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Sunday July 1 , 2001 Featured Views
Published on Friday, June 29, 2001 Pocketing the Trust Fund
by Dean Baker

Last week Treasury Secretary Paul OíNeill made the news by publicly announcing that the Social Security trust fund did not have any assets. This statement was newsworthy because the Social Security trustees report shows that the fund will have close to $1.2 trillion in government bonds at the end of the year. $1.2 trillion of government bonds would qualify as assets in most peopleís books. Mr. OíNeillís statement was especially strange since, as Treasury Secretary, he was one of the trustees who signed this yearís report showing the $1.2 trillion in bonds as assets.

Mr. OíNeill is claiming that the bonds held by the trust fund are not real, and therefore donít need to be paid off like other bonds. Itís clear who would lose in this story Ė the 150 million workers who pay Social Security taxes every year. The trust fund has accumulated its bonds from the Social Security taxes paid by these workers. When the fund collected more taxes than it needed to pay benefits, it bought government bonds.

Now OíNeill is telling us that those bonds are fake, effectively taking $8,000 from every worker contributing to Social Security. If OíNeill has his way, the money that we paid into Social Security to support our retirement will never be paid back by the government.

If the losers from Mr. OíNeillís plan are obvious, who are the winners? Fortunately, we donít have to look far. It turns out that the winners are the exact same people who got the most money out of the Presidentís tax cuts Ė including people like Mr. OíNeill. Defaulting on the trust fundís bonds will place hundreds of billions of dollars into these folksí pockets.

The way it works is fairly simple. While Social Security and Medicare are financed by designated taxes that come out of workersí paychecks, the rest of the government is financed primarily by the corporate and personal income taxes. As President Bush repeatedly told us, when he wanted to explain why the rich got most of his tax cut Ė rich people pay most of these taxes.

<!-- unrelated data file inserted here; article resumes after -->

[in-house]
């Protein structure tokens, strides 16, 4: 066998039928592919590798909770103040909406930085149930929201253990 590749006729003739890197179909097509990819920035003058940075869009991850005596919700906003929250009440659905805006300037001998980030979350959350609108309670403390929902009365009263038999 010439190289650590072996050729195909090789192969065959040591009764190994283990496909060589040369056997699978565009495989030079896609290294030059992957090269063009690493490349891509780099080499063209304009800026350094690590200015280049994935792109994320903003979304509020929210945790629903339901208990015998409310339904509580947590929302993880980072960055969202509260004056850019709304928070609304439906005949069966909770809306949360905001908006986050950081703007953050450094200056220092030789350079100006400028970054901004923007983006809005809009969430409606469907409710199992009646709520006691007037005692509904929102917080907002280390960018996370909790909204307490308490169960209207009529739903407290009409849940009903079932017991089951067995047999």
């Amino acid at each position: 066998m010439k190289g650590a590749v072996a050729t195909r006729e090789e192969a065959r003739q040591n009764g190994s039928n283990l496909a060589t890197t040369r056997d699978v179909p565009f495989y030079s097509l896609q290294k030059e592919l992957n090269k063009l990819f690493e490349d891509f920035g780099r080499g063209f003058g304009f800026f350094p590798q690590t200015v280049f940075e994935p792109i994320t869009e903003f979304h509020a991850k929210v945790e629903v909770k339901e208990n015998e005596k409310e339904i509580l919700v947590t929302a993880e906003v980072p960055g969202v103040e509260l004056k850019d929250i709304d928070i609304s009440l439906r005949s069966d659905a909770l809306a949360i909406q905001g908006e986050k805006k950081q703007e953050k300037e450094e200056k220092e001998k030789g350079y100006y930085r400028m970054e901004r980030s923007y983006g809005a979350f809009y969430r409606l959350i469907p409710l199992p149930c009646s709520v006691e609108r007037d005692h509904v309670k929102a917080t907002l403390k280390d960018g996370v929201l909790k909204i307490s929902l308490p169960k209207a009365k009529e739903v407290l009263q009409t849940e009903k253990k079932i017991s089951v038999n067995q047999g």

This means that if we donít make the government pay off the bonds held by Social Security, we are effectively giving another tax break to these same rich people. We can even get a rough idea of how much of a break weíre giving them. The $1.2 trillion held by the trust fund is approximately equal to how much the government is currently collecting each year in non Social Security and Medicare taxes. While the bonds would, in principle, be paid off over several decades, if the government just defaults on them, it is effectively giving people a tax break equal to their current income tax bill.

Last year Mr. OíNeill had an income of over $50 million. If he were to continue to do so well in subsequent years, his share of the windfall could easily exceed $10 million. Some other Bush Administration officials would also come out quite well from a default on the trust fund. For example, based on his 2000 returns, Vice-President Cheney would get back another $14,300,000 in taxes.

Some of the members of the Presidentís Social Security Commission, which apparently also advocates default on the governmentís debt to Social Security, might also be able put a few dollars in their pocket if they have their way. Richard Parsons, the Commissionís co-chair and a top executive at AOL Time-Warner, would surely be able to add a few hundred thousand dollars to his bank account if the government defaulted on its debt to Social Security. Even former Senator Daniel Patrick Moynihan, the other co-chair, would be able to pocket a lot more than the average Social Security check if the government defaulted on the trust fund.

In short, most of the people who advocate defaulting on the Social Security trust fund stand to get a substantial tax break if the government actually defaults on these bonds. Certainly they have other motivations, but it's comforting to know that someone would benefit from defaulting on the government's obligation to 150 million workers.

Dean Baker is Co-Director of the Center for Economic and Policy Research in Washington, DC. His email address is d_baker@cepr.net.

-- Cherri (jessam6@home.com), July 02, 2001


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